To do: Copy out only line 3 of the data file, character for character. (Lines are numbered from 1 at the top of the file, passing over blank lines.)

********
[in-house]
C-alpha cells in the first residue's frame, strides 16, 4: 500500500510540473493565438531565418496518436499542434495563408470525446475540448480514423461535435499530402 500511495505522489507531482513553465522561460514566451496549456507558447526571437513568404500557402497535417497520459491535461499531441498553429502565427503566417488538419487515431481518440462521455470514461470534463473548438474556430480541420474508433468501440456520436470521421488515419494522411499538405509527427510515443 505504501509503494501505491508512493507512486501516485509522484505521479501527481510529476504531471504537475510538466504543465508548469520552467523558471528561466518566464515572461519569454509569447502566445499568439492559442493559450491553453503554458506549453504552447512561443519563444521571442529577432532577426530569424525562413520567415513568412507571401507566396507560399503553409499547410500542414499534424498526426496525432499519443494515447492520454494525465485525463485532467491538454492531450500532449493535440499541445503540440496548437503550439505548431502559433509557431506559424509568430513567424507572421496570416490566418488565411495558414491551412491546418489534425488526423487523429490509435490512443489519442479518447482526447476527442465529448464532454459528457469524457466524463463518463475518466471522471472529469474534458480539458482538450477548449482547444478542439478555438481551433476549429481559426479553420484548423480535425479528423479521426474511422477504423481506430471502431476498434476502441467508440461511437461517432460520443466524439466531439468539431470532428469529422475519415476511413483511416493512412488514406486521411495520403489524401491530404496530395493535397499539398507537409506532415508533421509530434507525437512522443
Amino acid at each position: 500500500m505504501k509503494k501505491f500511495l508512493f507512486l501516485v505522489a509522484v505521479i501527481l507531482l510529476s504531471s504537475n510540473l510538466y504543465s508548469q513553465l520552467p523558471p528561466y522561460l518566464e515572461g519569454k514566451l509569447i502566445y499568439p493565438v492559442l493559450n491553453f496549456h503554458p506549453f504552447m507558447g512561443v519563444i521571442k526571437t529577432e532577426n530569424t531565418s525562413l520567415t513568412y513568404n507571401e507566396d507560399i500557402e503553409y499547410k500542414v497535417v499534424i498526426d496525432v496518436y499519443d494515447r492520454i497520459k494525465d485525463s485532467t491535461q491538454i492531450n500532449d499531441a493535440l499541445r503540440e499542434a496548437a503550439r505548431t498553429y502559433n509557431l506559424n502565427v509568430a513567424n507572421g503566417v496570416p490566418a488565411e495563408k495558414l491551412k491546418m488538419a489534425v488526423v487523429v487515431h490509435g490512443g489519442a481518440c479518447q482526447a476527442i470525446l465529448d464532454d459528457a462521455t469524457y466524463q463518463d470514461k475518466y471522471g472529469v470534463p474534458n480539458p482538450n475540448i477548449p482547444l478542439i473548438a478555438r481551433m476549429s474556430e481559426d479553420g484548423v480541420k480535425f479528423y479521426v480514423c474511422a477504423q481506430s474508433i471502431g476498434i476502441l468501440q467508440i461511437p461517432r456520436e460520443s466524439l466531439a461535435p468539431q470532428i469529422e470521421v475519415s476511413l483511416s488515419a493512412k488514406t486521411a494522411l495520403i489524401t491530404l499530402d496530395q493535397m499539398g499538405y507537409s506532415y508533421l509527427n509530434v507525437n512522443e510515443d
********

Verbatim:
Amino acid at each position: 500500500m505504501k509503494k501505491f500511495l508512493f507512486l501516485v505522489a509522484v505521479i501527481l507531482l510529476s504531471s504537475n510540473l510538466y504543465s508548469q513553465l520552467p523558471p528561466y522561460l518566464e515572461g519569454k514566451l509569447i502566445y499568439p493565438v492559442l493559450n491553453f496549456h503554458p506549453f504552447m507558447g512561443v519563444i521571442k526571437t529577432e532577426n530569424t531565418s525562413l520567415t513568412y513568404n507571401e507566396d507560399i500557402e503553409y499547410k500542414v497535417v499534424i498526426d496525432v496518436y499519443d494515447r492520454i497520459k494525465d485525463s485532467t491535461q491538454i492531450n500532449d499531441a493535440l499541445r503540440e499542434a496548437a503550439r505548431t498553429y502559433n509557431l506559424n502565427v509568430a513567424n507572421g503566417v496570416p490566418a488565411e495563408k495558414l491551412k491546418m488538419a489534425v488526423v487523429v487515431h490509435g490512443g489519442a481518440c479518447q482526447a476527442i470525446l465529448d464532454d459528457a462521455t469524457y466524463q463518463d470514461k475518466y471522471g472529469v470534463p474534458n480539458p482538450n475540448i477548449p482547444l478542439i473548438a478555438r481551433m476549429s474556430e481559426d479553420g484548423v480541420k480535425f479528423y479521426v480514423c474511422a477504423q481506430s474508433i471502431g476498434i476502441l468501440q467508440i461511437p461517432r456520436e460520443s466524439l466531439a461535435p468539431q470532428i469529422e470521421v475519415s476511413l483511416s488515419a493512412k488514406t486521411a494522411l495520403i489524401t491530404l499530402d496530395q493535397m499539398g499538405y507537409s506532415y508533421l509527427n509530434v507525437n512522443e510515443d